Since then, several grisly details have emerged about what went wrong, problems that likely arose due to poorly trained executioners and the use of a sedative that may not adequately put inmates to sleep.

(MORE: Report: Executioner Errors Led to Botched Execution)

On Wednesday, anesthesiologist David Lubarsky testified that midazolam, a sedative increasingly used by states as other drug sources have dried up, should not be used on inmates because it doesn’t render them fully unconscious. Lubarsky said the injection of vecuronium bromide, a muscle relaxer, would’ve likely felt like “liquid fire” because Lockett wasn’t properly knocked out.

Joseph Cohen, a forensic pathologist hired by Lockett’s lawyers to perform an autopsy following the lethal injection, also testified that he believed Lockett was conscious during the execution and confirmed that he found multiple puncture wounds on Lockett’s body where executioners attempted to insert IV lines.

Death row inmates in Oklahoma are seeking a federal court ruling to delay their upcoming executions, arguing in part that the state’s three-drug protocol used on Lockett violates the Eighth Amendment’s ban on cruel and unusual punishment.

Oklahoma’s next execution is scheduled for Jan. 15, 2015.

TIME Crime

3 New Sexual Assault Allegations at Princeton

Amid growing scrutiny into how schools handle it

Three new sexual assaults were reported over the weekend to Princeton University police, at a time when colleges and universities are under increasing national scrutiny for how they handle sexual assault allegations.

Two of the incidents were reported on Friday and one on Saturday, the Times of Trenton reports. Two of the reported incidents—both involving unwanted fondling—allegedly occurred over the last month at eating clubs, co-ed social clubs at Princeton. The third report alleged sexual activity while incapacitated during the 2012-2013 school year.

Reporting of sexual assault is generally considered a good sign because it indicates that the culture at an institution makes victims feel safe to report. Raising reporting has been one of the signature goals of the federal-government’s months-long initiative to improve the handling of sexual assaults on campus.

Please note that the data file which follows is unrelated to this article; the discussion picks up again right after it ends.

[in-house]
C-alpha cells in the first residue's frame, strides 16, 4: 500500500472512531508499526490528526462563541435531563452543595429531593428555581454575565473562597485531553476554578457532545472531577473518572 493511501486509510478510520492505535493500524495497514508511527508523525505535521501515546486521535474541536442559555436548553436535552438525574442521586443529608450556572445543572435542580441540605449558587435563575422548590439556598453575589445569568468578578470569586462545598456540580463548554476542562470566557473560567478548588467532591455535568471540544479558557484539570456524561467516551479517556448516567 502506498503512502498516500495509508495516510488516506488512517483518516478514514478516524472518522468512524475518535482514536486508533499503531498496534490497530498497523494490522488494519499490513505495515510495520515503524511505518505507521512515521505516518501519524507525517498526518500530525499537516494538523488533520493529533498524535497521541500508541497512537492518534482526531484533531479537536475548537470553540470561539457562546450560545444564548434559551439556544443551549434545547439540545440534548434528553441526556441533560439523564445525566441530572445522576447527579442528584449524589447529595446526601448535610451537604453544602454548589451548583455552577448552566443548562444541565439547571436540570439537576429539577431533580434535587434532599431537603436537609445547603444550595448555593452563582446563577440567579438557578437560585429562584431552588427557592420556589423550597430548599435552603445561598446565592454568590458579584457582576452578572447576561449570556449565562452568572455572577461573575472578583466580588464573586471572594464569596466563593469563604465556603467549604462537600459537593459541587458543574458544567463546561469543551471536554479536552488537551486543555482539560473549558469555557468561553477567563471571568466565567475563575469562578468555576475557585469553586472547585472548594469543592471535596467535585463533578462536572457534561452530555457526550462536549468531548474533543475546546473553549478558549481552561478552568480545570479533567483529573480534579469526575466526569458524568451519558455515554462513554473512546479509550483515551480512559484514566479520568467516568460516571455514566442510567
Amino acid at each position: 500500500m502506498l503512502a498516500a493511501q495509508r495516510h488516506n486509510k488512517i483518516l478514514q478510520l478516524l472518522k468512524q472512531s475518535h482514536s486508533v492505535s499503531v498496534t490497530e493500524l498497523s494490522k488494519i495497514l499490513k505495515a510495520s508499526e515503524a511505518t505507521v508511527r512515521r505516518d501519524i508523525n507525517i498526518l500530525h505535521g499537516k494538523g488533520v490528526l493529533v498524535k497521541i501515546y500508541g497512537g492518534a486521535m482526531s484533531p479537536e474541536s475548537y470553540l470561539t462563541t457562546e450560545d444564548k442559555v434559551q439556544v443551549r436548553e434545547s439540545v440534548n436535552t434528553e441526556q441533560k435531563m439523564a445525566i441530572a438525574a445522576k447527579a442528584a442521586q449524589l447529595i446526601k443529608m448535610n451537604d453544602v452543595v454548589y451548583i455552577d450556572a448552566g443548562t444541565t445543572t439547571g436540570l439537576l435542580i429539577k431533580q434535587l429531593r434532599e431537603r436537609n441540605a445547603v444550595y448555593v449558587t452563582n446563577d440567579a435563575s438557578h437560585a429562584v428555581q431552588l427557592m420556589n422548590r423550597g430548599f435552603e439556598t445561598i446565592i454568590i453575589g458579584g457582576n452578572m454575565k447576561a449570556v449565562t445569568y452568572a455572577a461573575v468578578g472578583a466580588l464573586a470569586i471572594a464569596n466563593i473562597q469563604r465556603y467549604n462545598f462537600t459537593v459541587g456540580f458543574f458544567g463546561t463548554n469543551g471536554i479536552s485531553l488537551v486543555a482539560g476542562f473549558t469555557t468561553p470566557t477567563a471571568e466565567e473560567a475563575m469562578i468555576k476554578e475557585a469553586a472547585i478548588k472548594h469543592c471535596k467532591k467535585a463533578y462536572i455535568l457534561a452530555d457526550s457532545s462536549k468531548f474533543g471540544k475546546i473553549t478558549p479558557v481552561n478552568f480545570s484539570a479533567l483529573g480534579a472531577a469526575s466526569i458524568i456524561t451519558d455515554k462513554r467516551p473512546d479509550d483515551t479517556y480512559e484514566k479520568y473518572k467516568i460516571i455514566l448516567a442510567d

MORE: The sexual assault crisis on America’s campuses

Princeton has made a number of changes to its handling of sexual assault cases over the last several months, in response to a federal inquiry. It’s unclear if those changes played any role in empowering students to come forward.

In September, under pressure from the federal government, Princeton became the last Ivy League school to lower its standard of proof for sexual assault violations. Following that decision, the school reached a settlement agreement with the federal government ending an investigation into Princeton’s handling of sexual assault. In December, two student officers were stripped of their titles at the Princeton eating club Tiger Inn, after they sent emails ridiculing women including one that contained a sexually explicit photograph.

 

TIME Crime

Watch: New Yorkers Continue to Call for Justice for Eric Garner

New poll approves of New York's mayor handling of demonstrations

Two weeks after a grand jury’s decision not to indict a police officer in the death of a black man spurred waves of protests in New York City and around the country, some organizers of the protests will meet with the city’s mayor on Friday.

A poll released Wednesday reveals that the majority of New Yorkers approve of the way Mayor Bill de Blasio has handled the demonstrations taking place around the city to protest the killings of unarmed black men by police officers.

Earlier this week, thousands of New Yorkers poured out of Washington Square Park as part of Millions March NYC and demonstrators took to the streets in other cities to march in solidarity. These were the latest in a series of demonstrations following two separate grand jury decisions not to indict white police officers who killed unarmed black men on Staten Island and in Ferguson.